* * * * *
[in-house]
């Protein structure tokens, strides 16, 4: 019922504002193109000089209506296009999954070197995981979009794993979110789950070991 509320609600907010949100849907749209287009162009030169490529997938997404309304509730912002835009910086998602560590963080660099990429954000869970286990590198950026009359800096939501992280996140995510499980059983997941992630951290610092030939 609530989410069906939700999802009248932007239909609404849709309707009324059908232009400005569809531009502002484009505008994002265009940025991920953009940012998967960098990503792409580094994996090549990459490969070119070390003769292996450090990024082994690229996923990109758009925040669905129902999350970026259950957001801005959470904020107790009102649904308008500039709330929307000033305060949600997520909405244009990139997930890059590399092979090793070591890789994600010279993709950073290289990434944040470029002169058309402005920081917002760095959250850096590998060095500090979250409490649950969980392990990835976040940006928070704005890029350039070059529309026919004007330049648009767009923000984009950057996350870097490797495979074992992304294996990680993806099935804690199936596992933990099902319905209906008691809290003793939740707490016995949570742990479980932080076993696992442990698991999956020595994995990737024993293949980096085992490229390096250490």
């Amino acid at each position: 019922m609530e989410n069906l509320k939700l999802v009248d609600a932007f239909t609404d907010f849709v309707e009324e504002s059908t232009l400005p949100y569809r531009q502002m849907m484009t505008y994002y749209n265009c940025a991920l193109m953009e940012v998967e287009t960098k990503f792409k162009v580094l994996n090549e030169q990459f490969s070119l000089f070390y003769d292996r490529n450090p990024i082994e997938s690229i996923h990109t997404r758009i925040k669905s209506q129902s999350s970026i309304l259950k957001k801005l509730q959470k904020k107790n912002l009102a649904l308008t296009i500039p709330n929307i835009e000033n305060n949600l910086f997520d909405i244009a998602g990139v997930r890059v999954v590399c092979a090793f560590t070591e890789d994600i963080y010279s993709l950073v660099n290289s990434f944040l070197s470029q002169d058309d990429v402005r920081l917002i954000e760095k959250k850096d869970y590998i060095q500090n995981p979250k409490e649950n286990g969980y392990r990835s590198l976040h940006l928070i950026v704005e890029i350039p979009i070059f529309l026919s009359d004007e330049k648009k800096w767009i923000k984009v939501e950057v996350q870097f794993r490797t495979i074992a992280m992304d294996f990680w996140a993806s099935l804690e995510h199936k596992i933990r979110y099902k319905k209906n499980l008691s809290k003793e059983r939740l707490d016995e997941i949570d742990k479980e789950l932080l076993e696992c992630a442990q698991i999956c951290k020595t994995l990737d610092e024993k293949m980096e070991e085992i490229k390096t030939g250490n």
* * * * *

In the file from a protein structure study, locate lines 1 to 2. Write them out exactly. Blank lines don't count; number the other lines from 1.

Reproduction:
[in-house]
């Protein structure tokens, strides 16, 4: 019922504002193109000089209506296009999954070197995981979009794993979110789950070991 509320609600907010949100849907749209287009162009030169490529997938997404309304509730912002835009910086998602560590963080660099990429954000869970286990590198950026009359800096939501992280996140995510499980059983997941992630951290610092030939 609530989410069906939700999802009248932007239909609404849709309707009324059908232009400005569809531009502002484009505008994002265009940025991920953009940012998967960098990503792409580094994996090549990459490969070119070390003769292996450090990024082994690229996923990109758009925040669905129902999350970026259950957001801005959470904020107790009102649904308008500039709330929307000033305060949600997520909405244009990139997930890059590399092979090793070591890789994600010279993709950073290289990434944040470029002169058309402005920081917002760095959250850096590998060095500090979250409490649950969980392990990835976040940006928070704005890029350039070059529309026919004007330049648009767009923000984009950057996350870097490797495979074992992304294996990680993806099935804690199936596992933990099902319905209906008691809290003793939740707490016995949570742990479980932080076993696992442990698991999956020595994995990737024993293949980096085992490229390096250490």